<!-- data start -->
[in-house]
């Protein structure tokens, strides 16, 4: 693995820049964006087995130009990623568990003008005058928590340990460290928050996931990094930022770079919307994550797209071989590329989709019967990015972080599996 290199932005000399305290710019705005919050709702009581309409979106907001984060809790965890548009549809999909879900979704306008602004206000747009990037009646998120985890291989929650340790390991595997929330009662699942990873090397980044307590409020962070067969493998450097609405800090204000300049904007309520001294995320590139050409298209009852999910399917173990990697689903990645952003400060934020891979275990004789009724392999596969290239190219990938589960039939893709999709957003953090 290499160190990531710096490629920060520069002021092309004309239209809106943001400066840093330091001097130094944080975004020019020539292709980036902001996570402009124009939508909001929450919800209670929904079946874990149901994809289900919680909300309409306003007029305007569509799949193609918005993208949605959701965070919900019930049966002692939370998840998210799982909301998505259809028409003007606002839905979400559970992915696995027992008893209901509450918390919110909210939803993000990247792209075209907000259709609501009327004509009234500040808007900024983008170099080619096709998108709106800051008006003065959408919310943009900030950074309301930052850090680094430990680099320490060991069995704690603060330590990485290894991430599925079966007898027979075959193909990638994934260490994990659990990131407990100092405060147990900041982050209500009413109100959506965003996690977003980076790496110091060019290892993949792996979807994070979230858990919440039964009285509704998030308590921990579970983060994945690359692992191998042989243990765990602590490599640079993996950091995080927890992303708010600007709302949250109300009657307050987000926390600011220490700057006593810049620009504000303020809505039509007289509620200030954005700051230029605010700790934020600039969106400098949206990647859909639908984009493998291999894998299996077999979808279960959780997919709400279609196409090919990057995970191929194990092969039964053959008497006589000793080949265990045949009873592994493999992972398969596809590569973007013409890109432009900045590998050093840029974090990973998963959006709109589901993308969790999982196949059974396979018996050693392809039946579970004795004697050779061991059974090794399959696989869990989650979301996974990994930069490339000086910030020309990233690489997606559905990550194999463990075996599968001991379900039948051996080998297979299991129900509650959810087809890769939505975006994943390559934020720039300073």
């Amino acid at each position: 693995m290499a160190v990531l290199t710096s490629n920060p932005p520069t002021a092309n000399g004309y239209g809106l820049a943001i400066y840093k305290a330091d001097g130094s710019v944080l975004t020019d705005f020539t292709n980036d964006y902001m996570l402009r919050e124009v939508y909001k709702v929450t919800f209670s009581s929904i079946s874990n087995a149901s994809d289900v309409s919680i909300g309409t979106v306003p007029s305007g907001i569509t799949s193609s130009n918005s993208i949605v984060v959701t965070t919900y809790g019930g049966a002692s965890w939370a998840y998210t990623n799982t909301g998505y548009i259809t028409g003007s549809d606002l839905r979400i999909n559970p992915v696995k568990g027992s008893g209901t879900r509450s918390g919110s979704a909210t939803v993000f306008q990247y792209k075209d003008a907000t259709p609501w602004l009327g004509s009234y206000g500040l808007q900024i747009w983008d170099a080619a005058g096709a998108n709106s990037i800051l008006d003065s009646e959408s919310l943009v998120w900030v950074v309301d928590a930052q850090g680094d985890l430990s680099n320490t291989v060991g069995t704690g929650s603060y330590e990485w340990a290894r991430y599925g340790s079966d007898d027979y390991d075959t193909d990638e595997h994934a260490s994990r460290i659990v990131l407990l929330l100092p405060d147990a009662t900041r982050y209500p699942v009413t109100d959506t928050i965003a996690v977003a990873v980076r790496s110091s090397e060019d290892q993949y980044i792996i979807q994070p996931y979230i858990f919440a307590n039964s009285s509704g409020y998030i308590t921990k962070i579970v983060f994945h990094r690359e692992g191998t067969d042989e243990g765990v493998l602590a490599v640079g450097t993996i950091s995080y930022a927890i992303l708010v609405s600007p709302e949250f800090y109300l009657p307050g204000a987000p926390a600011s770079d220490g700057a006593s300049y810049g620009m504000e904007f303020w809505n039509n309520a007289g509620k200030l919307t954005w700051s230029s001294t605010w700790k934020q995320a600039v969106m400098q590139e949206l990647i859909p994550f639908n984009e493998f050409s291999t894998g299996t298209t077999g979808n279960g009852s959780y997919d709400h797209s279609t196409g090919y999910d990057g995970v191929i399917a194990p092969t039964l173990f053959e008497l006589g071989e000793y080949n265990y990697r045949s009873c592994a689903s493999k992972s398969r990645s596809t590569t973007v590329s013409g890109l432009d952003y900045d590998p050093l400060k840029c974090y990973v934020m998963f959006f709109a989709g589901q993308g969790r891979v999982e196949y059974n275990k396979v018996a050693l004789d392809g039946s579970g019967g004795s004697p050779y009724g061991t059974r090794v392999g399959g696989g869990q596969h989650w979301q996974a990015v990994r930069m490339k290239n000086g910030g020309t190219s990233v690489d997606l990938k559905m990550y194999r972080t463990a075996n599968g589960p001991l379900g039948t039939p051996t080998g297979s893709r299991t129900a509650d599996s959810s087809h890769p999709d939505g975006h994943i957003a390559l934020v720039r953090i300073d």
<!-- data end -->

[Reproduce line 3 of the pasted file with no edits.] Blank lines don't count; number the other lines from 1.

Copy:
């Amino acid at each position: 693995m290499a160190v990531l290199t710096s490629n920060p932005p520069t002021a092309n000399g004309y239209g809106l820049a943001i400066y840093k305290a330091d001097g130094s710019v944080l975004t020019d705005f020539t292709n980036d964006y902001m996570l402009r919050e124009v939508y909001k709702v929450t919800f209670s009581s929904i079946s874990n087995a149901s994809d289900v309409s919680i909300g309409t979106v306003p007029s305007g907001i569509t799949s193609s130009n918005s993208i949605v984060v959701t965070t919900y809790g019930g049966a002692s965890w939370a998840y998210t990623n799982t909301g998505y548009i259809t028409g003007s549809d606002l839905r979400i999909n559970p992915v696995k568990g027992s008893g209901t879900r509450s918390g919110s979704a909210t939803v993000f306008q990247y792209k075209d003008a907000t259709p609501w602004l009327g004509s009234y206000g500040l808007q900024i747009w983008d170099a080619a005058g096709a998108n709106s990037i800051l008006d003065s009646e959408s919310l943009v998120w900030v950074v309301d928590a930052q850090g680094d985890l430990s680099n320490t291989v060991g069995t704690g929650s603060y330590e990485w340990a290894r991430y599925g340790s079966d007898d027979y390991d075959t193909d990638e595997h994934a260490s994990r460290i659990v990131l407990l929330l100092p405060d147990a009662t900041r982050y209500p699942v009413t109100d959506t928050i965003a996690v977003a990873v980076r790496s110091s090397e060019d290892q993949y980044i792996i979807q994070p996931y979230i858990f919440a307590n039964s009285s509704g409020y998030i308590t921990k962070i579970v983060f994945h990094r690359e692992g191998t067969d042989e243990g765990v493998l602590a490599v640079g450097t993996i950091s995080y930022a927890i992303l708010v609405s600007p709302e949250f800090y109300l009657p307050g204000a987000p926390a600011s770079d220490g700057a006593s300049y810049g620009m504000e904007f303020w809505n039509n309520a007289g509620k200030l919307t954005w700051s230029s001294t605010w700790k934020q995320a600039v969106m400098q590139e949206l990647i859909p994550f639908n984009e493998f050409s291999t894998g299996t298209t077999g979808n279960g009852s959780y997919d709400h797209s279609t196409g090919y999910d990057g995970v191929i399917a194990p092969t039964l173990f053959e008497l006589g071989e000793y080949n265990y990697r045949s009873c592994a689903s493999k992972s398969r990645s596809t590569t973007v590329s013409g890109l432009d952003y900045d590998p050093l400060k840029c974090y990973v934020m998963f959006f709109a989709g589901q993308g969790r891979v999982e196949y059974n275990k396979v018996a050693l004789d392809g039946s579970g019967g004795s004697p050779y009724g061991t059974r090794v392999g399959g696989g869990q596969h989650w979301q996974a990015v990994r930069m490339k290239n000086g910030g020309t190219s990233v690489d997606l990938k559905m990550y194999r972080t463990a075996n599968g589960p001991l379900g039948t039939p051996t080998g297979s893709r299991t129900a509650d599996s959810s087809h890769p999709d939505g975006h994943i957003a390559l934020v720039r953090i300073d």